By Amy Tennery

NEW YORK (Reuters) – A star-studded draft class headlined by the record-smashing Caitlin Clark is set to rock the WNBA when the season tips off on Tuesday, amid unprecedented interest in the league.

Surging ticket sales saw teams scrambling to move games into larger venues and the league days ago launched a charter flight program for players, pouring in a reported $50 million into the policy over the next two years.

Players and coaches said radical change has arrived for the WNBA, after decades when the men’s “Big Four” have maintained a chokehold on American sport.

“It’s not business as usual anymore. And this has been brewing for a while,” Minnesota Lynx head coach Cheryl Reeve told reporters.

“We’ve been on a wave. But this is like, you know, a bit more of a tsunami.”

Clark and a charismatic cast of fellow rookies that include the Chicago Sky’s Angel Reese and Los Angeles Sparks’ Cameron Brink have been given the lion’s share of the credit.

A record 2.45 million people tuned in to watch Clark go first overall to the Indiana Fever in the WNBA draft, after she toppled the all-time collegiate scoring record at Iowa.

Her college finale against South Carolina drew the biggest TV audience for a basketball game in the U.S. – men’s or women’s, at any level of the sport – since 2019.

And Clark became sportswear manufacturer Fanatics’ best-selling draft pick in company history, with brands lining up to do business with the six-foot guard.

“Nobody’s been under a stronger spotlight, a bigger microscope in the women’s game, probably in the history of the game, than Caitlin Clark was. And she continually lived up to the moment,” said Hall of Famer Rebecca Lobo, an ESPN analyst who played in the league beginning in its 1997 inaugural year.

“She seems to be a player who’s a bit unfazed by what we would look at as pressure or expectation.”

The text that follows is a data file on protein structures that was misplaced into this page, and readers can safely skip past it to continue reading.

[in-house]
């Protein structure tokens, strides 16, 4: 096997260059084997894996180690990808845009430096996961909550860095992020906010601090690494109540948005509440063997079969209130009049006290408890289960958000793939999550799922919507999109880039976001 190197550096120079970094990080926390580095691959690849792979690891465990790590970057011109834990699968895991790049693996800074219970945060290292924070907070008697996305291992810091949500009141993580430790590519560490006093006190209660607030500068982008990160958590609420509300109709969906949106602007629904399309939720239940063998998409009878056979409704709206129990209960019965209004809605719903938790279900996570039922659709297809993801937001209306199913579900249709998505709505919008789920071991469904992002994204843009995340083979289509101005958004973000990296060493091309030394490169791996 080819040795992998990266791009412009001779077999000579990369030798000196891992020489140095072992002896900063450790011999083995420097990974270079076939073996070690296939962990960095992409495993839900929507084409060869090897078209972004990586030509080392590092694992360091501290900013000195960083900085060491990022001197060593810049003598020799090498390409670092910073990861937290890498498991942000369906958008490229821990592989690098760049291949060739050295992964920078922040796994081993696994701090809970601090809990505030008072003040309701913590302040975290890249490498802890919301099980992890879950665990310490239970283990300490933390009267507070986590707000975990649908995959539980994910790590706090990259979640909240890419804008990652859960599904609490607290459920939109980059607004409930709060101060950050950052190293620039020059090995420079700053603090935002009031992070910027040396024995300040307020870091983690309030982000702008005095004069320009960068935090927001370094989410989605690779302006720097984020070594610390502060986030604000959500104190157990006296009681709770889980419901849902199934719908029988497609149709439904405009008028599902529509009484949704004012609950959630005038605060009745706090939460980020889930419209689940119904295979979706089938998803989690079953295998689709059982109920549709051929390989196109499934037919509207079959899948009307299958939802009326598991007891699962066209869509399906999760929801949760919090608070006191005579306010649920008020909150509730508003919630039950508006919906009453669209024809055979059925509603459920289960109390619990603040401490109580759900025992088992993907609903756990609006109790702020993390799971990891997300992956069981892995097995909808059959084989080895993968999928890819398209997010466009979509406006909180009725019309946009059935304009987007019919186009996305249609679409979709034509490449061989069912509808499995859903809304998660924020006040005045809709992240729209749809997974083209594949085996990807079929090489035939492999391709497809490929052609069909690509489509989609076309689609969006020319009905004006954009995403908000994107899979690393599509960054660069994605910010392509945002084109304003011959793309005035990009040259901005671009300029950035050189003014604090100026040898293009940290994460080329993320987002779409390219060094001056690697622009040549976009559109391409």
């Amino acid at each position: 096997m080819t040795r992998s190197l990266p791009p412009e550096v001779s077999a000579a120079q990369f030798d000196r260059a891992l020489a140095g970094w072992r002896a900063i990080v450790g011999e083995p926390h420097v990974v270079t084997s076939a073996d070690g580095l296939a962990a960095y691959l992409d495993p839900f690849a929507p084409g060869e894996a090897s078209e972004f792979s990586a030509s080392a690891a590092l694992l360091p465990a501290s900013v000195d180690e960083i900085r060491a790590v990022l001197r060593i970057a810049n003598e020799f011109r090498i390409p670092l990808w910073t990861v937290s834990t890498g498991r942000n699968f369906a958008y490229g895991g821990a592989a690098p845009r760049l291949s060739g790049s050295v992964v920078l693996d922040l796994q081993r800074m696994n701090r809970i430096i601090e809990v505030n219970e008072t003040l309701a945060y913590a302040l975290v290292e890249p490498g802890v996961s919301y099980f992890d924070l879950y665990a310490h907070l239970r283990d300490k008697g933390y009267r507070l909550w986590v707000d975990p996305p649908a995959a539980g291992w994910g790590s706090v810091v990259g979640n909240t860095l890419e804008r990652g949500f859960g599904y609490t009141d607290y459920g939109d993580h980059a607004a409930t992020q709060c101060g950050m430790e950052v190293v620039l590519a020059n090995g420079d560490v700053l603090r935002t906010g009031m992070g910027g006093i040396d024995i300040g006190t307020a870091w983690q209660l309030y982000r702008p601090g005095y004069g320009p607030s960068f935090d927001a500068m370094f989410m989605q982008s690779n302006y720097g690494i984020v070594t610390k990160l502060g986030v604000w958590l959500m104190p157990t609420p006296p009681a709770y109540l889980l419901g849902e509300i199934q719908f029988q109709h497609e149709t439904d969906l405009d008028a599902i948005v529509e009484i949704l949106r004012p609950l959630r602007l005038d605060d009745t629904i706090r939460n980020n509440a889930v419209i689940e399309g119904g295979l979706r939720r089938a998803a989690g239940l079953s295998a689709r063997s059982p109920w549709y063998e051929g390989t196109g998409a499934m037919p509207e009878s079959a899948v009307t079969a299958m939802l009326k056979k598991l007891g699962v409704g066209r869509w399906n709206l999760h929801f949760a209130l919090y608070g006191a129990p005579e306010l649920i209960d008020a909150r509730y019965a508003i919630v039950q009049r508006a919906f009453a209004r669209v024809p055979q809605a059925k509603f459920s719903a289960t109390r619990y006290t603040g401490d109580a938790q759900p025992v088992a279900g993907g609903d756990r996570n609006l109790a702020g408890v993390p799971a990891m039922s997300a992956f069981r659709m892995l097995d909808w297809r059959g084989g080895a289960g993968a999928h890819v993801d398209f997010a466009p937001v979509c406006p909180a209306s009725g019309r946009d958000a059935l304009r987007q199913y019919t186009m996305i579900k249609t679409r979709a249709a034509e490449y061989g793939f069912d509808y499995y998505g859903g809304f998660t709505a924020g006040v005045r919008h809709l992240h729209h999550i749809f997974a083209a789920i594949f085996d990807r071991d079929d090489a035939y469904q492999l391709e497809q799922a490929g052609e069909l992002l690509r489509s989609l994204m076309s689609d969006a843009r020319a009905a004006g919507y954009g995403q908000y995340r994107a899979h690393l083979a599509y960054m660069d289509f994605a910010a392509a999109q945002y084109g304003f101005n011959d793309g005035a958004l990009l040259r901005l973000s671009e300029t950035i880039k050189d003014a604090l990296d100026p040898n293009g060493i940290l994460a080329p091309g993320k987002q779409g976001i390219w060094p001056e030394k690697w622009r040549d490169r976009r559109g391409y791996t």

‘UNPRECEDENTED’

The accelerated interest has not come as a surprise to veteran players.

The league enjoyed its most-watched season in more than two decades last year, buoyed by the popularity of the two “superteams”, the New York Liberty and Las Vegas Aces.

“We could feel that last season,” MVP Breanna Stewart told reporters. “This tipping point and this movement has been a long time coming.”

Las Vegas Aces, the wildly popular champions, are moving their July 2 game against Clark’s Fever from their home at Michelob Ultra Arena to a larger venue, the 18,000-capacity T-Mobile Arena.

The Los Angeles Sparks originally planned to play their first five home games at Long Beach State due to renovations at Crypto.com Arena. They moved a trio of contests – including a May 24 meeting with the Fever – from the collegiate facility back to the arena they share with the NBA’s Lakers.

“Women’s basketball is experiencing unprecedented viewership and attendance numbers so moving these games back to Crypto.com Arena provides us the ability to have more fans in the stands,” Sparks President Christine Monjer said in a statement.

Sales for WNBA games were nearly double from last season on StubHub, following a growth trend over several years. The Fever play in nine of the 10 best-selling games this season on the ticket resale platform.

Speaking to the throngs of reporters who tuned in for a pre-season press conference, Clark said she was ready to embrace the moment.

“This is what the league and the players in this league have deserved for a really long time,” said Clark.

The Indiana Fever begin their season on the road on Tuesday against the Connecticut Sun.

(Reporting by Amy Tennery in New York; Editing by Toby Davis)



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